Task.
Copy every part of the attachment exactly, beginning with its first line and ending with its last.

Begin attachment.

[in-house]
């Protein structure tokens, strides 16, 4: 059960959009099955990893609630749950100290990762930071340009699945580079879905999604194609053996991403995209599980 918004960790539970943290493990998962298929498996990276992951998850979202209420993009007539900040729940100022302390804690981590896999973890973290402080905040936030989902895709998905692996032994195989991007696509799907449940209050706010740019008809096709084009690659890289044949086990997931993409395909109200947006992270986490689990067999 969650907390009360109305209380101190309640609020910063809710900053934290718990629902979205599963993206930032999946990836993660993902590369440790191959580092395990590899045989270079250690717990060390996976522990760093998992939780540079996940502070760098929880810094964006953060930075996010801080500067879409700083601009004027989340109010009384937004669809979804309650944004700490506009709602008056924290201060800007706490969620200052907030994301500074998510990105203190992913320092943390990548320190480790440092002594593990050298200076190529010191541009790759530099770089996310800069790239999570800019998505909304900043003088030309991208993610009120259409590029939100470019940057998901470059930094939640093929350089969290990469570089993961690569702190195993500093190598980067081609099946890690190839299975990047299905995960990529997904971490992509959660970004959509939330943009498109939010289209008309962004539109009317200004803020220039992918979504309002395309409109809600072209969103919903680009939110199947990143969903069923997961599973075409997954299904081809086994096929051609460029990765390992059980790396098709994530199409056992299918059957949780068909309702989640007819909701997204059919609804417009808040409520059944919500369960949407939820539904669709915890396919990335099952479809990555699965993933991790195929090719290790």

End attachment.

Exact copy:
[in-house]
């Protein structure tokens, strides 16, 4: 059960959009099955990893609630749950100290990762930071340009699945580079879905999604194609053996991403995209599980 918004960790539970943290493990998962298929498996990276992951998850979202209420993009007539900040729940100022302390804690981590896999973890973290402080905040936030989902895709998905692996032994195989991007696509799907449940209050706010740019008809096709084009690659890289044949086990997931993409395909109200947006992270986490689990067999 969650907390009360109305209380101190309640609020910063809710900053934290718990629902979205599963993206930032999946990836993660993902590369440790191959580092395990590899045989270079250690717990060390996976522990760093998992939780540079996940502070760098929880810094964006953060930075996010801080500067879409700083601009004027989340109010009384937004669809979804309650944004700490506009709602008056924290201060800007706490969620200052907030994301500074998510990105203190992913320092943390990548320190480790440092002594593990050298200076190529010191541009790759530099770089996310800069790239999570800019998505909304900043003088030309991208993610009120259409590029939100470019940057998901470059930094939640093929350089969290990469570089993961690569702190195993500093190598980067081609099946890690190839299975990047299905995960990529997904971490992509959660970004959509939330943009498109939010289209008309962004539109009317200004803020220039992918979504309002395309409109809600072209969103919903680009939110199947990143969903069923997961599973075409997954299904081809086994096929051609460029990765390992059980790396098709994530199409056992299918059957949780068909309702989640007819909701997204059919609804417009808040409520059944919500369960949407939820539904669709915890396919990335099952479809990555699965993933991790195929090719290790």